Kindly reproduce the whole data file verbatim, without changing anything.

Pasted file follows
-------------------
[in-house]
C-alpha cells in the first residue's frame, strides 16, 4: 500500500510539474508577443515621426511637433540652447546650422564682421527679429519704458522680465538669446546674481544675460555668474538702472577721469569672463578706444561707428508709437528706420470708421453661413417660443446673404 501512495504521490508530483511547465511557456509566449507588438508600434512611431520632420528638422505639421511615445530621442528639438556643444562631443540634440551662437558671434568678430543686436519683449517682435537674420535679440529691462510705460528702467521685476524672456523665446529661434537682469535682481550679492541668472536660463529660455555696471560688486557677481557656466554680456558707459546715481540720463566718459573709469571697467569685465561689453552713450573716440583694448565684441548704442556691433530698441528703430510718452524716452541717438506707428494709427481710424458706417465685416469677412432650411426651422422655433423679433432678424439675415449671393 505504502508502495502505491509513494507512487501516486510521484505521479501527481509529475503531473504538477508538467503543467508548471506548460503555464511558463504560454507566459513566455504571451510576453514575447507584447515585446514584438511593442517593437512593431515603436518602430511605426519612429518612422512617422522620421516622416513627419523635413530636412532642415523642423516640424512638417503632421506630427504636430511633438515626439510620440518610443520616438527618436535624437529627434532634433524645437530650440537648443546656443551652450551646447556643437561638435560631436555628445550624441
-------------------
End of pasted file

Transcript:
[in-house]
C-alpha cells in the first residue's frame, strides 16, 4: 500500500510539474508577443515621426511637433540652447546650422564682421527679429519704458522680465538669446546674481544675460555668474538702472577721469569672463578706444561707428508709437528706420470708421453661413417660443446673404 501512495504521490508530483511547465511557456509566449507588438508600434512611431520632420528638422505639421511615445530621442528639438556643444562631443540634440551662437558671434568678430543686436519683449517682435537674420535679440529691462510705460528702467521685476524672456523665446529661434537682469535682481550679492541668472536660463529660455555696471560688486557677481557656466554680456558707459546715481540720463566718459573709469571697467569685465561689453552713450573716440583694448565684441548704442556691433530698441528703430510718452524716452541717438506707428494709427481710424458706417465685416469677412432650411426651422422655433423679433432678424439675415449671393 505504502508502495502505491509513494507512487501516486510521484505521479501527481509529475503531473504538477508538467503543467508548471506548460503555464511558463504560454507566459513566455504571451510576453514575447507584447515585446514584438511593442517593437512593431515603436518602430511605426519612429518612422512617422522620421516622416513627419523635413530636412532642415523642423516640424512638417503632421506630427504636430511633438515626439510620440518610443520616438527618436535624437529627434532634433524645437530650440537648443546656443551652450551646447556643437561638435560631436555628445550624441